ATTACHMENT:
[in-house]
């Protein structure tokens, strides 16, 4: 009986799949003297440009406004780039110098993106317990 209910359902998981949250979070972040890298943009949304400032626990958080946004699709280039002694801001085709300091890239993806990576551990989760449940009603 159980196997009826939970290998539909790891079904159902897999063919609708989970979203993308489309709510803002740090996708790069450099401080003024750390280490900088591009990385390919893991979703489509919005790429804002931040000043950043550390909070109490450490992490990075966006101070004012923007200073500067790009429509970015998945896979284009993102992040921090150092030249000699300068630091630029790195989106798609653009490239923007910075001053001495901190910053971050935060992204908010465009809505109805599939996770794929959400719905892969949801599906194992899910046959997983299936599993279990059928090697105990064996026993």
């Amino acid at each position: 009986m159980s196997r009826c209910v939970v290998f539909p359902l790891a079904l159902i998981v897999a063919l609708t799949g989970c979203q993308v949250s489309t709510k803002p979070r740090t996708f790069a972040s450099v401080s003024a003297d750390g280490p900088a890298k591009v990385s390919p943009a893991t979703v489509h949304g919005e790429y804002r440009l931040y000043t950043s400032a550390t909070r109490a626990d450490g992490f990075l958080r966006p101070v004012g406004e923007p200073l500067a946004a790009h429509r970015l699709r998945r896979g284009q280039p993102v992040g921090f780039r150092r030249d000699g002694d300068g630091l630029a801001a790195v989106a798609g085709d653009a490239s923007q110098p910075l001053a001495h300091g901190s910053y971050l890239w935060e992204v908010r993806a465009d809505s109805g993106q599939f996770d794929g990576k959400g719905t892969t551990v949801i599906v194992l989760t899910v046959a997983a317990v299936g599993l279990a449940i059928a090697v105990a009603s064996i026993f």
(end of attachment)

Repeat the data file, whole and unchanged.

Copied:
[in-house]
């Protein structure tokens, strides 16, 4: 009986799949003297440009406004780039110098993106317990 209910359902998981949250979070972040890298943009949304400032626990958080946004699709280039002694801001085709300091890239993806990576551990989760449940009603 159980196997009826939970290998539909790891079904159902897999063919609708989970979203993308489309709510803002740090996708790069450099401080003024750390280490900088591009990385390919893991979703489509919005790429804002931040000043950043550390909070109490450490992490990075966006101070004012923007200073500067790009429509970015998945896979284009993102992040921090150092030249000699300068630091630029790195989106798609653009490239923007910075001053001495901190910053971050935060992204908010465009809505109805599939996770794929959400719905892969949801599906194992899910046959997983299936599993279990059928090697105990064996026993």
């Amino acid at each position: 009986m159980s196997r009826c209910v939970v290998f539909p359902l790891a079904l159902i998981v897999a063919l609708t799949g989970c979203q993308v949250s489309t709510k803002p979070r740090t996708f790069a972040s450099v401080s003024a003297d750390g280490p900088a890298k591009v990385s390919p943009a893991t979703v489509h949304g919005e790429y804002r440009l931040y000043t950043s400032a550390t909070r109490a626990d450490g992490f990075l958080r966006p101070v004012g406004e923007p200073l500067a946004a790009h429509r970015l699709r998945r896979g284009q280039p993102v992040g921090f780039r150092r030249d000699g002694d300068g630091l630029a801001a790195v989106a798609g085709d653009a490239s923007q110098p910075l001053a001495h300091g901190s910053y971050l890239w935060e992204v908010r993806a465009d809505s109805g993106q599939f996770d794929g990576k959400g719905t892969t551990v949801i599906v194992l989760t899910v046959a997983a317990v299936g599993l279990a449940i059928a090697v105990a009603s064996i026993f």